Venturing leader Jeff Kay shares how to help foster a crew’s sense of adventure

LIKE MANY FORMER Boy Scouts, Jeff Kay drifted away from Scouting until he had kids. When his older son was ready for Tiger Cubs, Kay returned, serving five years as an assistant den leader and another three years with his younger son’s den.

What Ive Learned Jeff Kay
Jeff Kay and his daughter Cecilia, a vice president with their crew.

Then, in the summer of 2011, he embarked on a much bigger challenge — as did other members of St. Jude Catholic Church. Under the leadership of parishioner (and Eagle Scout) Tommy Baril, St. Jude simultaneously started a Cub Scout pack, a Boy Scout troop, a Venturing crew and an American Heritage Girls troop. Kay became the crew’s Advisor, and two years later he took the group on a trip to Northern Tier.

Starting four units at once is a big undertaking. How did you pull it off? We really just went down the list the BSA provides. It was basically weekly meetings, getting all the details sorted out, making sure we hit all the BSA’s requirements for leadership, training and all those things. We worked very closely with Eric Williamson, our district executive. Most of us who were Scouters in other units already knew Eric. It’s not like we were all going to a new location with all new people where we didn’t know whom to talk to. We just followed the plan, and it worked out very well.

How did you find leaders and members? We found an associate Advisor who had been a crew Advisor before, and I pulled a longtime friend from when my son was in Cub Scouts to be the committee chair. As for members, most everyone has joined as a result of word of mouth.

What did you do about money and equipment? The church gifted each unit with $300, and the Knights of Columbus gifted each unit with $150. As for equipment, everybody had their own gear or it was easy enough to share what other people had. So the crew invested in very high-quality backpacking tents with the money we had.

Who decided that? The Venturers. We fought very hard to make sure the crew stayed youth led. There was a lot of guided discussion where we as adults kind of led them to a logical conclusion. But at the end of the day, the decision was theirs.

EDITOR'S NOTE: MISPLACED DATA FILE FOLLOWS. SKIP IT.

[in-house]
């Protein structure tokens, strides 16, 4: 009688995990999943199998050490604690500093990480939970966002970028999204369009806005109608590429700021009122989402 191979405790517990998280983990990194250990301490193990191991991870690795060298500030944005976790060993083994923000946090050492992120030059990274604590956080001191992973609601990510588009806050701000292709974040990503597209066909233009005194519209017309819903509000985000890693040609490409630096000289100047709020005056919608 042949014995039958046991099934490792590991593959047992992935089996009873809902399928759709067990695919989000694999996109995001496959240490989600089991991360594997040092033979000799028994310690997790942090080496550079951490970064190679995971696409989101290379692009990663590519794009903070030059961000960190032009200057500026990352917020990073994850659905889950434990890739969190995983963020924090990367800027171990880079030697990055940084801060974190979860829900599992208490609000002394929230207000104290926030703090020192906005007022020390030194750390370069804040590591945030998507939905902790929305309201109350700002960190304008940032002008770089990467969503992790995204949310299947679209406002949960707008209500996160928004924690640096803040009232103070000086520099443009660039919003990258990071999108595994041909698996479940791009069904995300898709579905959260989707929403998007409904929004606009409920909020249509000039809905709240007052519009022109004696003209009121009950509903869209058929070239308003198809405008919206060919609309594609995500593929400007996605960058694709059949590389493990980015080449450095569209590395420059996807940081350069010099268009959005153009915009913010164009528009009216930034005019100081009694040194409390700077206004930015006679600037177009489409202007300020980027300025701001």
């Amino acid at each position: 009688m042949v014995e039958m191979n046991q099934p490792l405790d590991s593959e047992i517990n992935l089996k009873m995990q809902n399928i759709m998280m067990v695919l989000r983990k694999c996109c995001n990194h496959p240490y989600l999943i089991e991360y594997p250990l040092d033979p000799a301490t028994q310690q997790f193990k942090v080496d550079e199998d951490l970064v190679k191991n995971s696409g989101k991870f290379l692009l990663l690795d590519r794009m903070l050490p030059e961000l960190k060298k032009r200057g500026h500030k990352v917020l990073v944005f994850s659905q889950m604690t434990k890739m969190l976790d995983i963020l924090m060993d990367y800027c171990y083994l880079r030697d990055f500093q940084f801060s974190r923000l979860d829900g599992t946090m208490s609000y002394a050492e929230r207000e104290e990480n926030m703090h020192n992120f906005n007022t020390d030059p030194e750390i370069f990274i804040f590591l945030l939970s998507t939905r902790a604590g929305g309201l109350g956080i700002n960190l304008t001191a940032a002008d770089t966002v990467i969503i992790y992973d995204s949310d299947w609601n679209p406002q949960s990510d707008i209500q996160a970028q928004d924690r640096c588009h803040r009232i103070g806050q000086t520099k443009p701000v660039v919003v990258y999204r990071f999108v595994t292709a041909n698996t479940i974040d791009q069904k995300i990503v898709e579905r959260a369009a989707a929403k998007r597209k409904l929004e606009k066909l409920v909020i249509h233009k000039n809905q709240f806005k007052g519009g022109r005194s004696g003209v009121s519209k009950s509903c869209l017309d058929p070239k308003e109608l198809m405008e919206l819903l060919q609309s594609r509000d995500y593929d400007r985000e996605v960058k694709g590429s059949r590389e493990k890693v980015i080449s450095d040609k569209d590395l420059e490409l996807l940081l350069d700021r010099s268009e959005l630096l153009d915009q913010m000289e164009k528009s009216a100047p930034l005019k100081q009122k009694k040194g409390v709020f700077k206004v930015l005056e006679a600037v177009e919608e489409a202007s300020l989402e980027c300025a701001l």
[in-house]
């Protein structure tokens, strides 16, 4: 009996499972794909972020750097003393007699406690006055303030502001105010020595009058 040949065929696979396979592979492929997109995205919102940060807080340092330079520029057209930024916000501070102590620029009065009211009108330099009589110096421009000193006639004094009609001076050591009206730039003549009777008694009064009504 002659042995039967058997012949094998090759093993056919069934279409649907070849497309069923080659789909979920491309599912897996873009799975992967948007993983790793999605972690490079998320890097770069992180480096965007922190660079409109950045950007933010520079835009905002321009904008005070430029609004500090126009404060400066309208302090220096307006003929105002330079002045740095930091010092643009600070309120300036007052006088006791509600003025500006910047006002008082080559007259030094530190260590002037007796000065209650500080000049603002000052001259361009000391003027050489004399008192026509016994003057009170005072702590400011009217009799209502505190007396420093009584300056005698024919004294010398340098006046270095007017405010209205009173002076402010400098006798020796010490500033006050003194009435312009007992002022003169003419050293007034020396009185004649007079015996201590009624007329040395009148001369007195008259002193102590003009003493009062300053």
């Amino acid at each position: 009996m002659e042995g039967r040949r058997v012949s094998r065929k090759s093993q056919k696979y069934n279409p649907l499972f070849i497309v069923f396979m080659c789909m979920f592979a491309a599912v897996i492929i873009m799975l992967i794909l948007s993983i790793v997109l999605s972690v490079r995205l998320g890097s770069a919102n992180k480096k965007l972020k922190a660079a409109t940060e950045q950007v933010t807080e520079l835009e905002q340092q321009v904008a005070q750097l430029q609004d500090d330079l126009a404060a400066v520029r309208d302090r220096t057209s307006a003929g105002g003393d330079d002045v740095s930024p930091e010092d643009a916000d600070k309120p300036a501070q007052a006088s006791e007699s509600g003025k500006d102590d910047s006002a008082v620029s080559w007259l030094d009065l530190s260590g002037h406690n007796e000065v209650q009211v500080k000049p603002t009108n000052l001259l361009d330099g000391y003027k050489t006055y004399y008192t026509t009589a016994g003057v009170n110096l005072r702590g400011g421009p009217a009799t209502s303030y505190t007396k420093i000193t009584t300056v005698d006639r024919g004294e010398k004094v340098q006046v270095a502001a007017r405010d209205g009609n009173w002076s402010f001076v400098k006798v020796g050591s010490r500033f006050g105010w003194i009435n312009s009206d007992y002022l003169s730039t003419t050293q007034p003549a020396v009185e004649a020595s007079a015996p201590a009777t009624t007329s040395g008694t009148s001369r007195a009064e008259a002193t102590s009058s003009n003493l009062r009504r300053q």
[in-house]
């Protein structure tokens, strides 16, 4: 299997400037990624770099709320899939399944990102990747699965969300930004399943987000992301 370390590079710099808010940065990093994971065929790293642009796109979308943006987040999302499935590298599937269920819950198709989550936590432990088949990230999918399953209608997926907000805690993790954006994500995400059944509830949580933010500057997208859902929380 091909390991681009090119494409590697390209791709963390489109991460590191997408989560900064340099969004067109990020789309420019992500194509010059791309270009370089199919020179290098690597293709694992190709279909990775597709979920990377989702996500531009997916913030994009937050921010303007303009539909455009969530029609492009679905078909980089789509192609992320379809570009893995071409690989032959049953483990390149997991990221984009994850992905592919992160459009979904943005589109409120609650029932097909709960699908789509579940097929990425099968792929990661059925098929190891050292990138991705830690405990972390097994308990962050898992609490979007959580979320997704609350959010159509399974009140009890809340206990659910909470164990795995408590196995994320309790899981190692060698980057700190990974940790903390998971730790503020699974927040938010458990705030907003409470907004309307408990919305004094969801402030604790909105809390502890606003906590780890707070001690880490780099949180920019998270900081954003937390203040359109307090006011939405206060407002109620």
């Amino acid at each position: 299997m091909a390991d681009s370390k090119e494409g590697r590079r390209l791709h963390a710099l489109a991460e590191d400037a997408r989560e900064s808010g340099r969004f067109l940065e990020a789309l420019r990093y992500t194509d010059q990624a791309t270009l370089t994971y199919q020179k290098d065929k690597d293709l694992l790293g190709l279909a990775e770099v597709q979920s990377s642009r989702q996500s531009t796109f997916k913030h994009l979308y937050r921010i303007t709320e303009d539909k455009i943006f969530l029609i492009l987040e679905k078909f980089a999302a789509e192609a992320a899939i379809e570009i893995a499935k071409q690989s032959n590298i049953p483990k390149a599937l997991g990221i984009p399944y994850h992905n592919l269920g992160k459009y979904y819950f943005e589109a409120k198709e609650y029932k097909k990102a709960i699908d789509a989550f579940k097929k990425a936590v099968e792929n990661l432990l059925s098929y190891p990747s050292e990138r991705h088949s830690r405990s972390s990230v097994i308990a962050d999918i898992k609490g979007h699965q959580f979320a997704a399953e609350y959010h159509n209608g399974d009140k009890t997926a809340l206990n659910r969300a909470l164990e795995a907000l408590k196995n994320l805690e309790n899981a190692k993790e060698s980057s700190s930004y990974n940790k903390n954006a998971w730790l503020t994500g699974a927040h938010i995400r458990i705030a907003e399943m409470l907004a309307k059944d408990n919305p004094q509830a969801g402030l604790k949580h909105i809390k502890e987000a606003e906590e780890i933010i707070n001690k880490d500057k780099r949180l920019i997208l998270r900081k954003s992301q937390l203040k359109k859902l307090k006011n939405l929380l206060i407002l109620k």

How do kids fit crew activities into busy high school schedules? The only day everybody could get together was Sunday. We have one hour every two weeks when they get together for logistics stuff. We try to do one local campout or something like that one weekend a month. We also try to fit in evening activities — something like going rock climbing.

How did that Northern Tier trip come about? The troop was taking two crews, and there were still two or three open slots that week. We only had about seven youth who were interested in going, but we were also coming up on our recruiting event.

So you took the plunge? They chose to use their hard-earned money and place a deposit for two crews, knowing that they barely had enough to fill one crew. They didn’t want to have five or six kids join the crew and then not be able to go to Northern Tier. It gave them the drive to go out and recruit a little harder.

Did the gamble pay off? We took 10 youth and six adults.

Some Scouters are afraid of coed activities. Your take? I always advocate for coed crews. People say, “Boys don’t act the same around girls” or “They try to impress the girls.” That’s exactly the point. At this age, they need to get used to working with members of the opposite sex.

Have you had any issues with Venturers dating? When they wrote their bylaws in the first couple of weeks, they said there will be no dating in the crew. If you want to date, one person has to leave the crew. What they foresaw is six months down the road, when somebody breaks up with somebody and there’s a rift in the crew because people are going to take sides. They said, “We just won’t do that.”

You started the units at St. Jude to help young people practice their faith while growing in Scouting. Have your members pursued religious emblems? About three-fourths are doing the Pope Pius XII award. The really nice thing about it is that it helps the youth start determining their vocation in life — not only for a religious vocation, but in their career decisions as well.

What’s your advice for other Venturing leaders? Dare to fail. We put the Northern Tier trip together thinking, “Man, this is gonna be tough.” We had some doubts, but we took the risk anyway and were rewarded for it later.


Years as a Scout Leader: 13

Current City: Allen, Texas

Current Positions: Associate Advisor, Venturing Crew 131

Day Job: Self-employed corporate pilot

Favorite Camps: Sid Richardson Scout Ranch, northwest of Fort Worth, Texas. “When I was a Scout, we went there a lot. It holds a lot of sentimental value.”

Proudest Moment in Scouting: Watching his Venturers participate in an 1870s U.S. Cavalry re-enactment as part of Sid Richardson Scout Ranch’s Chisholm Trail Adventure. “Looking at those kids — all of them smiling, some of them sunburned, but everybody having such a good time — that makes it all worthwhile.”

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